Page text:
Boogaloo: The Quintessence of American Popular Music
By Arthur Kempton
Pantheon, 468 pp., $27.50
An "educational consultant" and frequent contributor to The New York Review of Books, Arthur Kempton offers an ambitious if not quite successful addition to the scores of tomes on American music history with Boogaloo: The Quintessence of American Popular Music, a cumbersome, rambling survey of soul music that's decent as history and social commentary but too stuffy and pretentious as music criticism.
Despite a title that implies an argument or celebration, Boogaloo isn't driven by any overarching or compelling thesis. Rather, it merely jumps between a handful of figures whom Kempton presumably finds particularly fascinating -- gospel pioneer Thomas Dorsey, soul legend Sam Cooke, and label impresarios Berry Gordy (Motown) and Suge Knight (Death Row).
Kempton's overacademic air is a killer. The use of the word "quintessence" in the subtitle and the odd insistence that "boogaloo" is "the synonym of choice among the cognoscenti for rhythm and blues" are telling: Kempton's self-styled membership in the "cognoscenti" makes him a writer who seems too far above much of his subject matter to write about it. Boogaloo rarely discusses music itself in any detail, and Kempton exposes his limitations and odd biases when he insists on putting quotes around the word "song" in reference to an N.W.A. track. (Kempton has a few decent things to say about hip-hop as culture but doesn't seem to understand the form as art at all.) On the subject of Sam Cooke's lovely standard "You Send Me," he writes: "But how a fairy tale spun of such trifling stuff as 'You Send Me' ever came true is not easy to figure. However wistful and innocent it contrived to be -- and sweetly sung -- the song itself justified the official culture's disdain for the quality of music being sold to children."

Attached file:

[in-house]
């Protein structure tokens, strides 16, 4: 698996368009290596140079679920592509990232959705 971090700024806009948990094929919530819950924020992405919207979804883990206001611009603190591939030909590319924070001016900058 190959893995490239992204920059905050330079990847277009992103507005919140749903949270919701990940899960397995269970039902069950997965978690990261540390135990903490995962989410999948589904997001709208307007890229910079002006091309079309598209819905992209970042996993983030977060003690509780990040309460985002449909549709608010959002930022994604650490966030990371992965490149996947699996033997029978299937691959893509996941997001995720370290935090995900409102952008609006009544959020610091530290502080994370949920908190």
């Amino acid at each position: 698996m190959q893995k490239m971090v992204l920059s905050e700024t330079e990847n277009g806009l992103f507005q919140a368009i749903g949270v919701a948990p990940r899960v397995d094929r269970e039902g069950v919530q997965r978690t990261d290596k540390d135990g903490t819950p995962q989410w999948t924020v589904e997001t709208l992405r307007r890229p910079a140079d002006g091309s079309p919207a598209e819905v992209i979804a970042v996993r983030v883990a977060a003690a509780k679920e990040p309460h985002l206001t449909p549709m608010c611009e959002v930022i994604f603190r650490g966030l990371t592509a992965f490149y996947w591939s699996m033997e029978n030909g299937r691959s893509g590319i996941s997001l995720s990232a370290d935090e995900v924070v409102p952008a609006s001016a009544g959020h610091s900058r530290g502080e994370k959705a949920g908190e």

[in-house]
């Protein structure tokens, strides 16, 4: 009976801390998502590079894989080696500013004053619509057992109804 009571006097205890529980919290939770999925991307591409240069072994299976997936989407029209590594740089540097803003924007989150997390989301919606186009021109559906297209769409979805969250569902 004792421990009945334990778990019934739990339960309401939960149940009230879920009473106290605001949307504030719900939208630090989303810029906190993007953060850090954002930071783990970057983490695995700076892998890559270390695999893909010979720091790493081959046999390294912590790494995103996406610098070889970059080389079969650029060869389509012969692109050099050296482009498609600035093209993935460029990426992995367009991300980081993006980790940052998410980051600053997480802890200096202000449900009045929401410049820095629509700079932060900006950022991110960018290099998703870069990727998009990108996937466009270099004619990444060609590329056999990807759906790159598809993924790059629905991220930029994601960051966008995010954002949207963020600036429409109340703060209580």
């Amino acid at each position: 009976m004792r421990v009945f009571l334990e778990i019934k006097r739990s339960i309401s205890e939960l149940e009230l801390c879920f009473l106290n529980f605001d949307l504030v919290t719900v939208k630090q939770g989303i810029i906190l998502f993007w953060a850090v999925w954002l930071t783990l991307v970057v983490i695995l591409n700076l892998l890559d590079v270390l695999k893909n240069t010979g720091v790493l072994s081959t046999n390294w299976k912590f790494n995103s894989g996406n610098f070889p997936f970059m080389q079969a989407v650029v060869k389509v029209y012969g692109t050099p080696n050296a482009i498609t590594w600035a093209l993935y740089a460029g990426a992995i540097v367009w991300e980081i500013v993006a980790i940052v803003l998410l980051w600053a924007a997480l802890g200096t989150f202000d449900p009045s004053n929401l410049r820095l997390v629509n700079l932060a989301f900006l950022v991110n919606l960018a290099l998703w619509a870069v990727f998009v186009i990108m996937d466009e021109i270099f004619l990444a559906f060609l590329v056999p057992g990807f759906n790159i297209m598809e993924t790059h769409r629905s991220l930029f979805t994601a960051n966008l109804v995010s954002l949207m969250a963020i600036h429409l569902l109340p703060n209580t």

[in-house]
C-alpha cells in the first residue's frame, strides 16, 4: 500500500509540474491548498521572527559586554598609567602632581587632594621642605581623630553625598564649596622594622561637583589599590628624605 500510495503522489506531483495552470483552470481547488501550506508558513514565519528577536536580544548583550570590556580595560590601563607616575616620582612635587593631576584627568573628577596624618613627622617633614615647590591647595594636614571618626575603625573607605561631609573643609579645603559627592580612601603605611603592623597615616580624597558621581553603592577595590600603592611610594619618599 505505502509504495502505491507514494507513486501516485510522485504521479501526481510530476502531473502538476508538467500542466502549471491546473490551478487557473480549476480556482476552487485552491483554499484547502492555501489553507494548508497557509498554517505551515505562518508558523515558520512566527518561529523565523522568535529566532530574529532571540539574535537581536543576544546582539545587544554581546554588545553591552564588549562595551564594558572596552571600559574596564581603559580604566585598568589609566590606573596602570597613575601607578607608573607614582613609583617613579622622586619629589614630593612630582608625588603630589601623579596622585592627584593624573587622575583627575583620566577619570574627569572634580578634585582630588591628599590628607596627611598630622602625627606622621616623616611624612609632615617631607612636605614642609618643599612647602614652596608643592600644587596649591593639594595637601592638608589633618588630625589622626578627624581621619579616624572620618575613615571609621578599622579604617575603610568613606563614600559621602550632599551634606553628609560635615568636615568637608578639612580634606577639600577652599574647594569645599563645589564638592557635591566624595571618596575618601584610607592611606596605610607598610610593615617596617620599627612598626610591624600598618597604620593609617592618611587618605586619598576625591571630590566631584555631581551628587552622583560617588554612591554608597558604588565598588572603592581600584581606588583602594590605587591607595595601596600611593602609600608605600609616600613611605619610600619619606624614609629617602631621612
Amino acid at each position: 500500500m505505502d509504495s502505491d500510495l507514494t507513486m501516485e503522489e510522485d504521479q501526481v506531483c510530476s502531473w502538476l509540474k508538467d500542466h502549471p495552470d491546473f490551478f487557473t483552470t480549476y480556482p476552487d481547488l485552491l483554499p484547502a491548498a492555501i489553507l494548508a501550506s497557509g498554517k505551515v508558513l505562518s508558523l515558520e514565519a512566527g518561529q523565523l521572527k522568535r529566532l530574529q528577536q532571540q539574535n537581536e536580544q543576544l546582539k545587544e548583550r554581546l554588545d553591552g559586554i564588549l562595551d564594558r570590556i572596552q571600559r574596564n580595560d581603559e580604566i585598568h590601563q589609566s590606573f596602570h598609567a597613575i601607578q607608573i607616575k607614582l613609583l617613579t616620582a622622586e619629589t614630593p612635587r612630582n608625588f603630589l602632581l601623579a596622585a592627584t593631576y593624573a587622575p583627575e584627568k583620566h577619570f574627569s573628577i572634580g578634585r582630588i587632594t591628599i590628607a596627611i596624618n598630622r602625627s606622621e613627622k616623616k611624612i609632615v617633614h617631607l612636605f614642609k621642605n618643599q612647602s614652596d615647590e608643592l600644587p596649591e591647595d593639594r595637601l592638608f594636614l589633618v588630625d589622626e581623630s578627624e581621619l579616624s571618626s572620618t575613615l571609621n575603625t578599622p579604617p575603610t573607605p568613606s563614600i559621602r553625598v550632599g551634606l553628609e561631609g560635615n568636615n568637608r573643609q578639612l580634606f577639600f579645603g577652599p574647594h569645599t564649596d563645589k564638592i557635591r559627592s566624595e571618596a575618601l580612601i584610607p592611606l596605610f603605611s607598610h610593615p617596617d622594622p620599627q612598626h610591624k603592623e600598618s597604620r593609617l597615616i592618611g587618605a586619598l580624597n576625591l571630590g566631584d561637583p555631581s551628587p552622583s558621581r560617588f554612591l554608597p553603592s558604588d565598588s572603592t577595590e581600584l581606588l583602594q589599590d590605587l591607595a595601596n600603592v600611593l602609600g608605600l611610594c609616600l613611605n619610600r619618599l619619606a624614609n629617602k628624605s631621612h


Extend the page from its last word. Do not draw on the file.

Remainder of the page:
"Justified the official culture's disdain"? Does this guy even like pop music?
Kempton's hip-hop chapter covers the Suge Knight/Death Row saga and gangster rap in general so single-mindedly that it only reinforces the wrongheaded notion among most nonfans that that's all hip-hop is, which must be why Publishers Weekly singled out that section of this book for praise.